Fury over housing chiefs cutting washing lines in East End

FAMILIES are furious after a squad of council housing officials and police in London’s East End turned up today to cut their washing lines and impound kids’ bikes left outside their homes.

The tenants of Poplar’s Will Crooks housing estate—in the shadow of Canary Wharf—are holding a protest meeting tonight to get their washing lines and doormats back.

A team from Tower Hamlets Homes went into the estate this morning accompanied by two officers to enforce new rules on ‘health and safety.’

But angry tenants claim it’s a ‘cosmetic’ exercise to get rid of ‘unsightly’ washing lines in view of their ‘posh’ neighbours in the Canary Wharf tower blocks 300 yards away.

“It’s absolutely blazing mad—Big Brother gone mad,” poverty campaigner Sister Christine Frost, who lives on the 1930s estate, told the East London Advertiser.


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“They removed metal doors, iron grills and bikes including at least one child’s bike—they’ve even taken doormats and plant pots.”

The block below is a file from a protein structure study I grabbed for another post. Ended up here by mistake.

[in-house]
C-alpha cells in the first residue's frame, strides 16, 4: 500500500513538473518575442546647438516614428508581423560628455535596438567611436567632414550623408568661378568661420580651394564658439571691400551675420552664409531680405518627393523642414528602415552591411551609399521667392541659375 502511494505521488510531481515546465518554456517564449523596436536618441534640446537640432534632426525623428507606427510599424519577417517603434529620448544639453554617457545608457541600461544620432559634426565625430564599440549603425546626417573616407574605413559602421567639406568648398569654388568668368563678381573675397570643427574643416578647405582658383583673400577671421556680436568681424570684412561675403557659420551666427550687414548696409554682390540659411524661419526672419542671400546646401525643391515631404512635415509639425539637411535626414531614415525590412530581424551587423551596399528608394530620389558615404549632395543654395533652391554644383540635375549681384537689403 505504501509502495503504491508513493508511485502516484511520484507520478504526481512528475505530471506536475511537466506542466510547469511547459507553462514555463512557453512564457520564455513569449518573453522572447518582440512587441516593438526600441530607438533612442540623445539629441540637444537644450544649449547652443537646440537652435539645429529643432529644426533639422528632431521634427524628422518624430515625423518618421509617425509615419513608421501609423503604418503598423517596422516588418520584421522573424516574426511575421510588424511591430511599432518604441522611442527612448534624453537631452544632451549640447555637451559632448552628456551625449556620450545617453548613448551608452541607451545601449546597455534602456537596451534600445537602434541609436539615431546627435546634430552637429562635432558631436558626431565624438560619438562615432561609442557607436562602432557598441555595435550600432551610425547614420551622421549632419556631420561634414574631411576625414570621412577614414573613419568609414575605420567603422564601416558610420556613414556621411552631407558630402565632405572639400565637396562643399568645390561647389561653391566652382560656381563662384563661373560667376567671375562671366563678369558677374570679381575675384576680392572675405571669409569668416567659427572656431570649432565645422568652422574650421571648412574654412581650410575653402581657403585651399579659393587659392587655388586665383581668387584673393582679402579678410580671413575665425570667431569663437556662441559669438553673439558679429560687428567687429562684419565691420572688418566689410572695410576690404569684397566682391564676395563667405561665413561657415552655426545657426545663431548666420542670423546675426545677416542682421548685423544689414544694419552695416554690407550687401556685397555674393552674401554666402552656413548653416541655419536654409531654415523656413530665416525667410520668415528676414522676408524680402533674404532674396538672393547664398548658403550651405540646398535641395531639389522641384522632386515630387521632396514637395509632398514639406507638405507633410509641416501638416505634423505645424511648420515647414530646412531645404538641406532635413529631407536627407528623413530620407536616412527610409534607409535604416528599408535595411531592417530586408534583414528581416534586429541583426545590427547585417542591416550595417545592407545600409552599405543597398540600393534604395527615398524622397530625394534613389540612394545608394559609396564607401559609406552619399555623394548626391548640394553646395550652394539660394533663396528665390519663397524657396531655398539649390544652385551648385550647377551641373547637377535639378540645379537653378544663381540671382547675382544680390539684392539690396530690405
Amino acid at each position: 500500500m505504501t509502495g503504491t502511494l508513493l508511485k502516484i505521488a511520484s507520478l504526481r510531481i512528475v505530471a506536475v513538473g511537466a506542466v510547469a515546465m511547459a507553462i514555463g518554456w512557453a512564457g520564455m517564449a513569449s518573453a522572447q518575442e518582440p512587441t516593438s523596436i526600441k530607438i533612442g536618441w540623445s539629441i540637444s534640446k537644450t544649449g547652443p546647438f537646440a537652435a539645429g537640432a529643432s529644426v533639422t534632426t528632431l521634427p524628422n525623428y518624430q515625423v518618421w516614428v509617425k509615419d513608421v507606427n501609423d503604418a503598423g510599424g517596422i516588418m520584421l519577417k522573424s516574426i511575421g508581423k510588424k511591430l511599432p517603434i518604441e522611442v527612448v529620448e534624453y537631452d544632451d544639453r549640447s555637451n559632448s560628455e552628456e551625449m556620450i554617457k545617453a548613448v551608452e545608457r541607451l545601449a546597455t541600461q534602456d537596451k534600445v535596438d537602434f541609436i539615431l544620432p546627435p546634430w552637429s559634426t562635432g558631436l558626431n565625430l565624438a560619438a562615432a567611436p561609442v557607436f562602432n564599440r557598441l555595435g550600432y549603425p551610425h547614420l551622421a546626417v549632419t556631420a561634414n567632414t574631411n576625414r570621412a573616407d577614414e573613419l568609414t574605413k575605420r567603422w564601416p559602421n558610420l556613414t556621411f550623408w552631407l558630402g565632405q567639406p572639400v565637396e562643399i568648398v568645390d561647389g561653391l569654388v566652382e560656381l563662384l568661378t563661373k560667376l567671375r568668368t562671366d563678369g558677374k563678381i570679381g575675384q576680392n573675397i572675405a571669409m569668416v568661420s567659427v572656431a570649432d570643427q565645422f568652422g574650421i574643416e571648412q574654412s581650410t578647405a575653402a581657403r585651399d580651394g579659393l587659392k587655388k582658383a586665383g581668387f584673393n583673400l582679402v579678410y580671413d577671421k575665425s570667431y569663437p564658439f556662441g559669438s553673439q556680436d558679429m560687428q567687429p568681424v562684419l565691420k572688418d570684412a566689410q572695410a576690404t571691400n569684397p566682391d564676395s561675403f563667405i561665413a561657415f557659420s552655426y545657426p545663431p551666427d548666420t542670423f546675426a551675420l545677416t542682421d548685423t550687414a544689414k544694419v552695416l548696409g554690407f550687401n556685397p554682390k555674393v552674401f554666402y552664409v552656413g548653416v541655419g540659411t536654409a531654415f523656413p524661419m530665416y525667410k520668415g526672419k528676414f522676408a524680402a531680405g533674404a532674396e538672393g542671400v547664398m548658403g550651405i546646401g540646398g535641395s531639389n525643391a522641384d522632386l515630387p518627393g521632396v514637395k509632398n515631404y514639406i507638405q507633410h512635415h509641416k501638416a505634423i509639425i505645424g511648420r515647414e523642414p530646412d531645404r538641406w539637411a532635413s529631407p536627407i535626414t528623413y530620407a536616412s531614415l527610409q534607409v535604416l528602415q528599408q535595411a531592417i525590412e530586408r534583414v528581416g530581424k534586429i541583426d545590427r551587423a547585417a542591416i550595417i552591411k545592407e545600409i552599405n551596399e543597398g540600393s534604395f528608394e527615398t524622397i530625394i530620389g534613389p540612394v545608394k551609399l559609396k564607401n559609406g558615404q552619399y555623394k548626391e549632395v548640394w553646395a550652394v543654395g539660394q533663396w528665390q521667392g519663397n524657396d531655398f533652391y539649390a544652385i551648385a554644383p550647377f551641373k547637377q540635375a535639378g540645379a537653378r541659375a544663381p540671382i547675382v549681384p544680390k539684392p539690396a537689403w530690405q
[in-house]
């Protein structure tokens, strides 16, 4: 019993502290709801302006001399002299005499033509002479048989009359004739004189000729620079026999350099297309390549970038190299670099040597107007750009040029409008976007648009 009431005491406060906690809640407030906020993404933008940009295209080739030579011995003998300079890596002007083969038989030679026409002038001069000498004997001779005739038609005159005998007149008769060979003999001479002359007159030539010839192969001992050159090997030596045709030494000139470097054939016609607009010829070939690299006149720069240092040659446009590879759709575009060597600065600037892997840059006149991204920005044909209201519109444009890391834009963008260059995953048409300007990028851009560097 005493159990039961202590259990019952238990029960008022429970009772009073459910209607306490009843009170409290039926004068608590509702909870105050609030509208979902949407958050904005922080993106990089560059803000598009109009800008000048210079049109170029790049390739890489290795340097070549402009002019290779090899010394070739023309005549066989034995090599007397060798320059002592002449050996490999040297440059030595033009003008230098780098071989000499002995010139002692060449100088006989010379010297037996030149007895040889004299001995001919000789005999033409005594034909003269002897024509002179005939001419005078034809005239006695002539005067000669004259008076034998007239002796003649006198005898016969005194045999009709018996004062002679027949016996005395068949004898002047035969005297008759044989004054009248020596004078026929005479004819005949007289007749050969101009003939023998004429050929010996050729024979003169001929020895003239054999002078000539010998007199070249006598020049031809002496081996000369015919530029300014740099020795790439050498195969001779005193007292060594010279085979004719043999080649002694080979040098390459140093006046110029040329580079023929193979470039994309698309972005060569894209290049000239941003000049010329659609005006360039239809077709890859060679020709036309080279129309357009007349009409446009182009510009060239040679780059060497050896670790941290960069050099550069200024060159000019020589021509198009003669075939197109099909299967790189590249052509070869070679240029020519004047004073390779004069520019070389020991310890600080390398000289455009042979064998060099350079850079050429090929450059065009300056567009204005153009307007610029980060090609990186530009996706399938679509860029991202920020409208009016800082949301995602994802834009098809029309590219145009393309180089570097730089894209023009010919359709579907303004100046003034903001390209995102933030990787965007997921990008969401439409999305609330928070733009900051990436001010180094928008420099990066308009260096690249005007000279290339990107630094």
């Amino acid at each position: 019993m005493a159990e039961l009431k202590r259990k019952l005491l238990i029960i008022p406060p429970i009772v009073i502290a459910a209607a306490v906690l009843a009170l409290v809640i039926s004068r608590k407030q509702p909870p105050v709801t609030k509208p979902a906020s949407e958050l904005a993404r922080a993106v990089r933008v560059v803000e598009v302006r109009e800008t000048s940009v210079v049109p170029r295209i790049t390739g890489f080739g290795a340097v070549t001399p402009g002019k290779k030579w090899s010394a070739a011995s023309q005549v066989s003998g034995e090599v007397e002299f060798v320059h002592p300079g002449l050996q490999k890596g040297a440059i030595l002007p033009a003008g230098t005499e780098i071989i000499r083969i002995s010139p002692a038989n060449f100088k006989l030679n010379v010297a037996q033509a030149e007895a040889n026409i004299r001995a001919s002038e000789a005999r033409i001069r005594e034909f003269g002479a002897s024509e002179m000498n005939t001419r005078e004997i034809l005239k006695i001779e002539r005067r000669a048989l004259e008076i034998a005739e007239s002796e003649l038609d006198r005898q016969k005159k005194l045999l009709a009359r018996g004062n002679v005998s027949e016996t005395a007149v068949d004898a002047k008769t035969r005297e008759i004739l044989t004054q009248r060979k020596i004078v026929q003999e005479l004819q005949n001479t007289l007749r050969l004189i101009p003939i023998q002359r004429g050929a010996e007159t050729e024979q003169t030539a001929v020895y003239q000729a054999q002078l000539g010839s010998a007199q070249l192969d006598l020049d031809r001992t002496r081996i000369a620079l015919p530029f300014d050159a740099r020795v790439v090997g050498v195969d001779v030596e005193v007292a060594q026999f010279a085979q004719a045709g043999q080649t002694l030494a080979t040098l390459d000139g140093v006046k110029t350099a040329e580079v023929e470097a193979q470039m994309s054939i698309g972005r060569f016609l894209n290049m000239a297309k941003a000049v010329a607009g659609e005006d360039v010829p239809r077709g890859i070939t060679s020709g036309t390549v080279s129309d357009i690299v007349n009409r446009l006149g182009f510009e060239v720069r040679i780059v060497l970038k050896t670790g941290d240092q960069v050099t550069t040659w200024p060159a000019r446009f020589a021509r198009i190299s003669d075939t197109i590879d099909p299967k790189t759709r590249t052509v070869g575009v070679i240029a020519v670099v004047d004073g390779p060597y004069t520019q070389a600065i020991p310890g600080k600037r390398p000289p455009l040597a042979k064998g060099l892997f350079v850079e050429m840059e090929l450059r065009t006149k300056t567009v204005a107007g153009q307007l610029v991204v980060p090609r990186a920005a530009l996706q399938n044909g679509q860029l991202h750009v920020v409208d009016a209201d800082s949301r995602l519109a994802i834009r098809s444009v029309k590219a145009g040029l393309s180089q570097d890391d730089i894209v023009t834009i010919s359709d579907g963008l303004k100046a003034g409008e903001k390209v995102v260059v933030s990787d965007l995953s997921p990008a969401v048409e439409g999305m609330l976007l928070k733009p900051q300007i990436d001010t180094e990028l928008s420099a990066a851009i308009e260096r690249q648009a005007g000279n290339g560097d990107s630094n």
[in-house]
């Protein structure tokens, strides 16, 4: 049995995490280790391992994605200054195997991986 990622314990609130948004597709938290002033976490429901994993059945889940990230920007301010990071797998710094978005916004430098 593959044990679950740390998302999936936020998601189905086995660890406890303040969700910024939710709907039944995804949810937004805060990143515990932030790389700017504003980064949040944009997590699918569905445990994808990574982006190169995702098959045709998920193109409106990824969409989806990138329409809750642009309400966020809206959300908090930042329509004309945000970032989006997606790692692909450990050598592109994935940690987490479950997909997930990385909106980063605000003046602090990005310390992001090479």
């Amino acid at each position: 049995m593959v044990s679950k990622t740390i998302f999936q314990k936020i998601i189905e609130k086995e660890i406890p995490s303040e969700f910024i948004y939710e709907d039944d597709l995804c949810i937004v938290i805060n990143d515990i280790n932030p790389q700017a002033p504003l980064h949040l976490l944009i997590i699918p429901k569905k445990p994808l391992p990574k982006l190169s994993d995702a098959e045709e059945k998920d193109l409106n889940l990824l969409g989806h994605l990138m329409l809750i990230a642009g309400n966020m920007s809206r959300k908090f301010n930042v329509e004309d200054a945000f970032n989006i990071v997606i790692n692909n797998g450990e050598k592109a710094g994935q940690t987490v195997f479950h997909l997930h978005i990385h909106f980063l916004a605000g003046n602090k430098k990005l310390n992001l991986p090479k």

The families are holding a ‘council of war’ this-evening at the estate community centre where they have launched a petition demanding their washing lines back.

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The only warning they got was a letter through the post last week, before the ‘squad’ turned up.

“We are not going to be driven out,” Sister Christina added. “To focus on this ridiculous thing is quite stupid, when there’s all the anti-social behaviour they should be dealing with.”

Tower Hamlets Homes, the housing arm of the local authority, confirmed tonight that officers had been to the Will Crooks estate on the advice of the London Fire Brigade “to carry out tenancy enforcement work including the removal of washing lines, bikes and other obstructions as a landlord to keep residents safe.”

But instead it has drawn their anger.

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